Caesars Entertainment announced February 4 that Gary Loveman, CEO since 2003, would be stepping down effective June 30. While he will remain as chairman of the board for the foreseeable future, this marks the end of his time as the chief decision-maker of the gambling giant. What kind of legacy will Loveman leave? On one hand, his laser focus on player loyalty helped to build the company into a powerhouse; on the other, that triumph led directly to the company’s current bankruptcy.
Some backstory: Harrah’s Entertainment, the company Loveman joined as chief operating officer in 1998, had its roots in Bill Harrah’s northern Nevada casinos. Harrah had emphasized customer service in his Lake Tahoe and Reno casinos—everyone who walked through the doors was to be treated courteously and cheerfully. His properties might not have the flash of Las Vegas’ pleasure palaces, but they would always be clean, bright and well maintained.
When Loveman landed at Harrah’s, the company had already grown significantly under then-CEO Phil Satre, chiefly by building from the ground up. Its Atlantic City casino was the beachhead for a national expansion that saw Harrah’s casinos in Illinois, Mississippi, Louisiana and North Carolina. These properties were the antithesis of Las Vegas glamour; instead, they focused on middle-income gamblers.
Loveman was a perfect fit for Harrah’s, based on the strength of his academic interest in customer service. And he quickly solved the problem of how to take a company based on personal interactions and scale it up into a national chain: by launching a sophisticated player-tracking and loyalty program. Total Rewards, as the program was ultimately known, was Loveman’s answer to Steve Wynn’s exploding volcano. Players might stop by a casino with an expensive attraction, he argued, but they would stay and gamble at one that rewarded them better. He was right: Humble Harrah’s became a company to watch.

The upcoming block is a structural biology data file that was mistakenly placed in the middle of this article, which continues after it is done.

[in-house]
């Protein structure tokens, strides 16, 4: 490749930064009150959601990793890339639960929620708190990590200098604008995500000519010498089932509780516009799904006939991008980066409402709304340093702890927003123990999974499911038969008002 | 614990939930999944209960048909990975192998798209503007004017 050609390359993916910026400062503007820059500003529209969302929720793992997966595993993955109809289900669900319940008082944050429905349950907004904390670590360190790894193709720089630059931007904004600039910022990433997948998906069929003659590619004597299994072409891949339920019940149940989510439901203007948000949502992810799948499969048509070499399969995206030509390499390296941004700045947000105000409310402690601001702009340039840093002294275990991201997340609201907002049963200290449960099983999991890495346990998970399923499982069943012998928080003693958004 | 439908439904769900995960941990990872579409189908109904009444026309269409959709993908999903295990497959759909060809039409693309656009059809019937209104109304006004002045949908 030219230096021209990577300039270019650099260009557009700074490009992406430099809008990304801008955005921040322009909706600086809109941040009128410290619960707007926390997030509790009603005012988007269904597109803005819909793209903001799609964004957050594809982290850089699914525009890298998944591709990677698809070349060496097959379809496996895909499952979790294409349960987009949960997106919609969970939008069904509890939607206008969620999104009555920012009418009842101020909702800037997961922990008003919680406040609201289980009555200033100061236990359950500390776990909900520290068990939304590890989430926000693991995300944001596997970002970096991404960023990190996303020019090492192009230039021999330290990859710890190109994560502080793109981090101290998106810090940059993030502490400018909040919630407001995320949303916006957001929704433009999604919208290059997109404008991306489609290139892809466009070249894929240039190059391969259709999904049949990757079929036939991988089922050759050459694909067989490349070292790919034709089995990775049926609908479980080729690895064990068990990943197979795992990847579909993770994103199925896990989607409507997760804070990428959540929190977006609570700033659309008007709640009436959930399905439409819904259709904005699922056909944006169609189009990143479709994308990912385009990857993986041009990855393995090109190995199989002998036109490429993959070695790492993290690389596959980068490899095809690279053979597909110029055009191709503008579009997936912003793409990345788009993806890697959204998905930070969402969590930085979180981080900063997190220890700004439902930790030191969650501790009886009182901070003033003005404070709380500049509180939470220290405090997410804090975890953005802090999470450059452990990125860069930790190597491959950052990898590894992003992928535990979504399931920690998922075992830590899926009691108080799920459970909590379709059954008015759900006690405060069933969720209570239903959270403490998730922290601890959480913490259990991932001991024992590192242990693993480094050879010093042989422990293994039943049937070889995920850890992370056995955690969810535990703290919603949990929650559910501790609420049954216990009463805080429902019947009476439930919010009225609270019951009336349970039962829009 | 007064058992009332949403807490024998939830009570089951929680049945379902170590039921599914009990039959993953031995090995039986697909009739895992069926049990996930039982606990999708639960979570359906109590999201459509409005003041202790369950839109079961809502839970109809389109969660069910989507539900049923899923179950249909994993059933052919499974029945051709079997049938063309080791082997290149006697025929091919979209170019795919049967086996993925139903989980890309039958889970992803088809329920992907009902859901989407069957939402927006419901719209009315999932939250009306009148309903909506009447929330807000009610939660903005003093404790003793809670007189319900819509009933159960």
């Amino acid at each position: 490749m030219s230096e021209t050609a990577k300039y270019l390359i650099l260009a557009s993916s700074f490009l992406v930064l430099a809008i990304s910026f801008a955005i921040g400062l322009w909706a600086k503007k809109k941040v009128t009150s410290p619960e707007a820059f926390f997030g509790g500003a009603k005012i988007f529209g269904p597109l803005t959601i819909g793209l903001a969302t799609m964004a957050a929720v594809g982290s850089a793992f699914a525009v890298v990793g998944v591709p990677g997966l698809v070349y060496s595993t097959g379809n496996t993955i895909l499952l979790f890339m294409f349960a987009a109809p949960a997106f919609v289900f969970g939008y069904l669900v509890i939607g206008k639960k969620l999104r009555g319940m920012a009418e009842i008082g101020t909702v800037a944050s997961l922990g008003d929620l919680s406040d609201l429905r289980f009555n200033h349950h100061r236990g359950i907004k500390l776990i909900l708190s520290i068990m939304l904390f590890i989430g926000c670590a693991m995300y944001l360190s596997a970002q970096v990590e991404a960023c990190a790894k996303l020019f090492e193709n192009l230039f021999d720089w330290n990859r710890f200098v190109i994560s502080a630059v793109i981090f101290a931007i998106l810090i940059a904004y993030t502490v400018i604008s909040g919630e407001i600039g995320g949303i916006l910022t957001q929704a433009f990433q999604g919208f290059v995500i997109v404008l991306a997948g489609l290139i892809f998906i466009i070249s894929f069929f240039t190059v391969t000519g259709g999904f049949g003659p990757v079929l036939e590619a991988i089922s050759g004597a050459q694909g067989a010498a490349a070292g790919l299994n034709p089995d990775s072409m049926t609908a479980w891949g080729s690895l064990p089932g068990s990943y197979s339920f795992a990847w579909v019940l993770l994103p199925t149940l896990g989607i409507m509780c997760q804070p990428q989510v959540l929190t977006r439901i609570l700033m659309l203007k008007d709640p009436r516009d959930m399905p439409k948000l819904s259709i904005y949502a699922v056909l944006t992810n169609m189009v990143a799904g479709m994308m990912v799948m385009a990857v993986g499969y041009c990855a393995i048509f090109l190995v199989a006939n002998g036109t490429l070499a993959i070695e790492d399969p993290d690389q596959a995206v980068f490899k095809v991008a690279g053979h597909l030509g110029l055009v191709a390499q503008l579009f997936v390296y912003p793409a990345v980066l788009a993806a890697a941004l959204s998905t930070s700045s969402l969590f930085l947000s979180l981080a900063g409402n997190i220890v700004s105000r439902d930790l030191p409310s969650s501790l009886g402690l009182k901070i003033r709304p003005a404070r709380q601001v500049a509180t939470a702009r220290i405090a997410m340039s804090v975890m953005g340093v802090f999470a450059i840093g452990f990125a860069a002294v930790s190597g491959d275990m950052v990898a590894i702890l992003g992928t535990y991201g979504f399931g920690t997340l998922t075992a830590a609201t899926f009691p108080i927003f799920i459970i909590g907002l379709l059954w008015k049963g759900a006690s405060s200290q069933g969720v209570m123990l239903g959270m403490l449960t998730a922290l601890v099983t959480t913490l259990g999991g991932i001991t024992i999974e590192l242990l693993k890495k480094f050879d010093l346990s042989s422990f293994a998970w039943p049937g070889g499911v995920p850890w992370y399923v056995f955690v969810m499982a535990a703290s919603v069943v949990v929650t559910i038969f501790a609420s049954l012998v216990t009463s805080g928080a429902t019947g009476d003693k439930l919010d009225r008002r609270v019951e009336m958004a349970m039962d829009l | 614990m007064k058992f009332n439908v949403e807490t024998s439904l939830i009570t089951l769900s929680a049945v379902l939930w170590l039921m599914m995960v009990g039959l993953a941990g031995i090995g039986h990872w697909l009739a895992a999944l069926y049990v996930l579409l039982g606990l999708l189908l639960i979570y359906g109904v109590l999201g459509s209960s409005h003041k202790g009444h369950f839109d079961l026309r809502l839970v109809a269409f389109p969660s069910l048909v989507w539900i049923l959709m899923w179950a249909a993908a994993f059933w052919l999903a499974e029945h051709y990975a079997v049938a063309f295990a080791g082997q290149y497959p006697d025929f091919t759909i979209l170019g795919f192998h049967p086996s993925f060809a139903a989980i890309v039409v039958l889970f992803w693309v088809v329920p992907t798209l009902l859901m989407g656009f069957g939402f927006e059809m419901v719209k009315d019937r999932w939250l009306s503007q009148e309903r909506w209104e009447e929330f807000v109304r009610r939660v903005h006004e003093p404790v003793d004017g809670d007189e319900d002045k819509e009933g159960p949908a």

A program such as Total Rewards works better when there are more properties and more players. So the next natural step was to expand Harrah’s reach. However, instead of growing organically by building new casinos, the company began acquiring existing properties at a rate of about one a year: Showboat, Inc. in 1998 (Harrah’s sold the Las Vegas flagship, which foundered as the Castaways and was later imploded); the Rio the following year; Players International, a riverboat owner, in 2000; and Harvey Casino Resorts in 2001.
What had been a small, focused company was now growing. And when Loveman became CEO in 2003, that growth swelled even more. Downtown’s Binion’s Horseshoe yielded the World Series of Poker (and the Horseshoe name) before the company sold it off, while Jack Binion’s riverboat casino operator, Horseshoe Gaming, expanded Harrah’s portfolio in the Midwest. Yet all that paled in comparison to the 2005 acquisition of Caesars (formerly Park Place) Entertainment, which had its own network of regional casinos and a huge presence in Las Vegas and Atlantic City. The company subsequently doubled down on its Strip presence by picking up the Barbary Coast (now the Cromwell), Imperial Palace (now the Linq) and Planet Hollywood.
That certainly was a monster bet on Las Vegas, and at the time it seemed like a wise one: Land prices, visitation and every other indicator were soaring. This big, private equity play that took the company private in 2008—and saddled it with the debt that ultimately drove it into bankruptcy—made sense because of the company’s meteoric growth, which was driven by Total Rewards. It may be the definition of irony: The program that was supposed to help Harrah’s compete without the glamour of its Strip rivals led to it buying the most glamorous name in the industry. The company’s new priorities were crystallized by its 2010 name change to Caesars Entertainment. Clearly, this wasn’t Bill Harrah’s company anymore.
It’s unclear what the next chapter of Caesars Entertainment’s history will bring, but as Loveman steps aside, he will be remembered as the executive who took Harrah’s focus on customer service and turned the company into a 21st century empire—for better and worse.
David G. Schwartz is the director of UNLV’s Center for Gaming Research.